The therapeutics of Alzheimer's disease: Where we stand and where we are heading

Authors

  • Dennis J. Selkoe MD

    Corresponding author
    1. Center for Neurologic Diseases, Department of Neurology, Brigham and Women's Hospital, Harvard Medical School, Boston, MA
    • Address correspondence to Dr Selkoe, Center for Neurologic Diseases, Department of Neurology, Brigham and Women's Hospital, Harvard Medical School, Boston, MA 02115. E-mail: dselkoe@rics.bwh.havard.edu

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Abstract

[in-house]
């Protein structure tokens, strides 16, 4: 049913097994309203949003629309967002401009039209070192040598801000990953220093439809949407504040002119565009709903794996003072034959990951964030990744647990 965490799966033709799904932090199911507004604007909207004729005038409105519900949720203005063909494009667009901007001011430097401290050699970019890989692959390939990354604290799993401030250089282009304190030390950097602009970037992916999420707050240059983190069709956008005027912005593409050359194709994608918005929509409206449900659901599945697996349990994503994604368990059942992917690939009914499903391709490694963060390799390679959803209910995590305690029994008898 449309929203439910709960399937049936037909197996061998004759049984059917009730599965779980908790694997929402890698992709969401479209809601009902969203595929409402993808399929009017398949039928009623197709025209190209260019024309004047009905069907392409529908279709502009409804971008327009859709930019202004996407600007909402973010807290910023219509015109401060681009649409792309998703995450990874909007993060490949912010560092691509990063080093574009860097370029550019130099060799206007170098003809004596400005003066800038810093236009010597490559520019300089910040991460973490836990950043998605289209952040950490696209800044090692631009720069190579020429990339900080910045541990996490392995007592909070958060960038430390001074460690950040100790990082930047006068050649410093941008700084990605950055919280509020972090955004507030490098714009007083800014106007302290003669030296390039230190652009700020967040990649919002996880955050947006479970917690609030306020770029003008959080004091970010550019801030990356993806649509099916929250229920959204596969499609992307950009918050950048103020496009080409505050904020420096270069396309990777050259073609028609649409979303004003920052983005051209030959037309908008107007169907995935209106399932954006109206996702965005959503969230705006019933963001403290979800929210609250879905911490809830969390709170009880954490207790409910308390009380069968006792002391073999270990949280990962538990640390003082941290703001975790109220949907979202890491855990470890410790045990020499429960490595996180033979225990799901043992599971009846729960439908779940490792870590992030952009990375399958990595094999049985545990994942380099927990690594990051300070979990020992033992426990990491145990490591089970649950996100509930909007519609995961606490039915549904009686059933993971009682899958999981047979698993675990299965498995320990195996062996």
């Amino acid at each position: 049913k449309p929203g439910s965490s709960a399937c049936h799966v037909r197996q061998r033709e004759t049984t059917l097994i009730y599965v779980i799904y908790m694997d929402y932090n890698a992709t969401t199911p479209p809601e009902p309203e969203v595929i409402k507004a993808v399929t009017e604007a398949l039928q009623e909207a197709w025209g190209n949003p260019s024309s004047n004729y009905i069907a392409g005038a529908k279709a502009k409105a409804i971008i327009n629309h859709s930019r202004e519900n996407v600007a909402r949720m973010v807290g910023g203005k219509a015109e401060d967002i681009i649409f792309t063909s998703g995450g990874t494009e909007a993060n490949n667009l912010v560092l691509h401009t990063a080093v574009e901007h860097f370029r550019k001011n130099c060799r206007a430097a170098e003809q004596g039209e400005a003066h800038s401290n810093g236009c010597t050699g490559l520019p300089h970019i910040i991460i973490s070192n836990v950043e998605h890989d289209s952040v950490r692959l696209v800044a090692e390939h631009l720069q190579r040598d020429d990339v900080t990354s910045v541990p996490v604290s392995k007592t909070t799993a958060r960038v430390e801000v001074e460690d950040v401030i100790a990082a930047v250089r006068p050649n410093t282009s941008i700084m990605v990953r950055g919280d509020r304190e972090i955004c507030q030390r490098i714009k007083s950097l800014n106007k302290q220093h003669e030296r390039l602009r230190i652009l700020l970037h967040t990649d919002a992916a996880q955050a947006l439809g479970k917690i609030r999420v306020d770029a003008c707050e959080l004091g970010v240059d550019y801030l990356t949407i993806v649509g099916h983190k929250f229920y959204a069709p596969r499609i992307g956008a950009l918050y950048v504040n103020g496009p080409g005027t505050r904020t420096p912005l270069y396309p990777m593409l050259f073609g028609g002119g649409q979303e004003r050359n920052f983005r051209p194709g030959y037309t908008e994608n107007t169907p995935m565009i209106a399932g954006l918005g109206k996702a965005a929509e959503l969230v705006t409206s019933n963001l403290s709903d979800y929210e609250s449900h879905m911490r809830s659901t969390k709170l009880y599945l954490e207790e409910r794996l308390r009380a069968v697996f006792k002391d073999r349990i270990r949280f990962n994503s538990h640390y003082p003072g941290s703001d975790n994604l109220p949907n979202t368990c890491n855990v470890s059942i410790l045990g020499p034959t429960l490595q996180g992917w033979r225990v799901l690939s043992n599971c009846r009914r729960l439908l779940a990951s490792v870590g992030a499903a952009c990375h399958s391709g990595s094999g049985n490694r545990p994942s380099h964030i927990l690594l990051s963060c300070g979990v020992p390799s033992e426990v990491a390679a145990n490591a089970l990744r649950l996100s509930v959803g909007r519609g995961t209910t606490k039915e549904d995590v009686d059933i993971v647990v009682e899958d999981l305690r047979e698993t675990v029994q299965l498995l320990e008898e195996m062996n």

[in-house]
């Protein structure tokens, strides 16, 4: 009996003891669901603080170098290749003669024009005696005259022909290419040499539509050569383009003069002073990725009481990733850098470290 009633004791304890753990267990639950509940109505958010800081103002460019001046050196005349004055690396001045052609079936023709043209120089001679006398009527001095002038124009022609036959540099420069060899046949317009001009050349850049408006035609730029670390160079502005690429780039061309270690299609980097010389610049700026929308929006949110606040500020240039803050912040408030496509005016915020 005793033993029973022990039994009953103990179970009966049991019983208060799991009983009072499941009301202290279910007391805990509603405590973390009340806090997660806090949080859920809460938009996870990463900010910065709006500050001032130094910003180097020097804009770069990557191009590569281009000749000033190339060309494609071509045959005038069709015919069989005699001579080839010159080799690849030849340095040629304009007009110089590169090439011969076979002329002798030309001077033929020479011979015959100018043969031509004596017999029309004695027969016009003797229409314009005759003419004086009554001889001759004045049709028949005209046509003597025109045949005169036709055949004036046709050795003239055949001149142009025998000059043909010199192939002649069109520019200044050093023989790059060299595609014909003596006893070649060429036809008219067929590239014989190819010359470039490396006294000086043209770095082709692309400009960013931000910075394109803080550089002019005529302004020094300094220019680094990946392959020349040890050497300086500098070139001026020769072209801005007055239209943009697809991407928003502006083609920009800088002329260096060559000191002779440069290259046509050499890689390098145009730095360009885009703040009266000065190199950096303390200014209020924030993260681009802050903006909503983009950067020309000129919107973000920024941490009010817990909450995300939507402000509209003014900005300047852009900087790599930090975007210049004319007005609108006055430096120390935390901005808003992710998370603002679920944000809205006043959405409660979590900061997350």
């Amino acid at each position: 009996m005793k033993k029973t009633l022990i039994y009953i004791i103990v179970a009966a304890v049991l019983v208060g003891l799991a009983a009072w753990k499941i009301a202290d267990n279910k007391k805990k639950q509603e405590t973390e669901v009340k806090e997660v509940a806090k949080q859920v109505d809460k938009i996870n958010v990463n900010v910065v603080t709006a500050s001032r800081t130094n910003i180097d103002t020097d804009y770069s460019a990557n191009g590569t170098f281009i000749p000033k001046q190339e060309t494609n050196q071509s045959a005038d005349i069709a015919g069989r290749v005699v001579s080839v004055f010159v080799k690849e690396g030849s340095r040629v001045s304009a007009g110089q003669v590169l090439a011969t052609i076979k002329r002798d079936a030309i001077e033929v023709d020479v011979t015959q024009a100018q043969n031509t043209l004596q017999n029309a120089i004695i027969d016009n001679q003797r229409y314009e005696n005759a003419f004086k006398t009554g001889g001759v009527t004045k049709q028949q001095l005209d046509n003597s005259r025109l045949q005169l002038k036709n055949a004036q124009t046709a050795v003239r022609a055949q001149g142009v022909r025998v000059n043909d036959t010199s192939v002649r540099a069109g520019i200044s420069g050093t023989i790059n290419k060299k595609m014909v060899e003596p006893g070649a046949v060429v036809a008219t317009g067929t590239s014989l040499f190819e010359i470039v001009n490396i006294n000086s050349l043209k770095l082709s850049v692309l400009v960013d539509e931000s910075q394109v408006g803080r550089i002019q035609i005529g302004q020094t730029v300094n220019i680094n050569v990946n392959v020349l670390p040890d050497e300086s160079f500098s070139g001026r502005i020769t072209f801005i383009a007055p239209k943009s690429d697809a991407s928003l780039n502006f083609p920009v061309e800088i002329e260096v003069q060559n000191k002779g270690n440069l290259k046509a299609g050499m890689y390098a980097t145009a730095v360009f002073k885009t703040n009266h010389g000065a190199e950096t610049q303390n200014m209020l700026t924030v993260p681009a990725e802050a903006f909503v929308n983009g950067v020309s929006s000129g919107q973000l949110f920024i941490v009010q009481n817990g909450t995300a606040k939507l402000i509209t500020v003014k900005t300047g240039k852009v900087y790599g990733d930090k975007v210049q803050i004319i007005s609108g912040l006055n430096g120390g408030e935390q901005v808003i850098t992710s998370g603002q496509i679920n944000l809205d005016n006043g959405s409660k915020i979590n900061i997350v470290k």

Few diagnoses in modern medicine evoke more apprehension in patients and their families than Alzheimer disease (AD). Defined as a clinical and pathological entity a century ago, the disorder only came under intense molecular scrutiny in the mid-1980s. Genetic, histopathological, biochemical, and animal modeling studies have combined to provide evidence that the disease may begin with an imbalance between the production and clearance of the self-aggregating amyloid β protein (Aβ) in brain regions serving memory and cognition. This concept has been furthered by recent analyses in humans of cerebrospinal fluid and neuroimaging biomarkers that suggest an approximate sequence of AD-type brain alterations beginning >2 decades before the onset of dementia. Although the Aβ hypothesis of Alzheimer causation does not explain all features of this multifactorial syndrome, experimental agents that lower or neutralize Aβ have become the major focus of therapeutic research. Several clinical trials in mild-to-moderate AD have not met standard cognitive and functional endpoints, but there were important shortcomings in the agent and/or the trial design in each case. Based on the lessons learned, the field has moved on to test potentially disease-modifying agents in mild AD patients or via secondary prevention in presymptomatic subjects bearing amyloid plaques. Immunotherapeutic agents are receiving the most study, but other antiamyloid strategies and, importantly, nonamyloid targets such as tau and neuroinflammation are of great interest. The pace of recent developments augurs well for 1 or more experimental agents being shown to slow cognitive decline without major side effects. However, research funding from all sources will need to increase dramatically and soon to stave off the approaching tsunami of AD. Ann Neurol 2013;74:328–336

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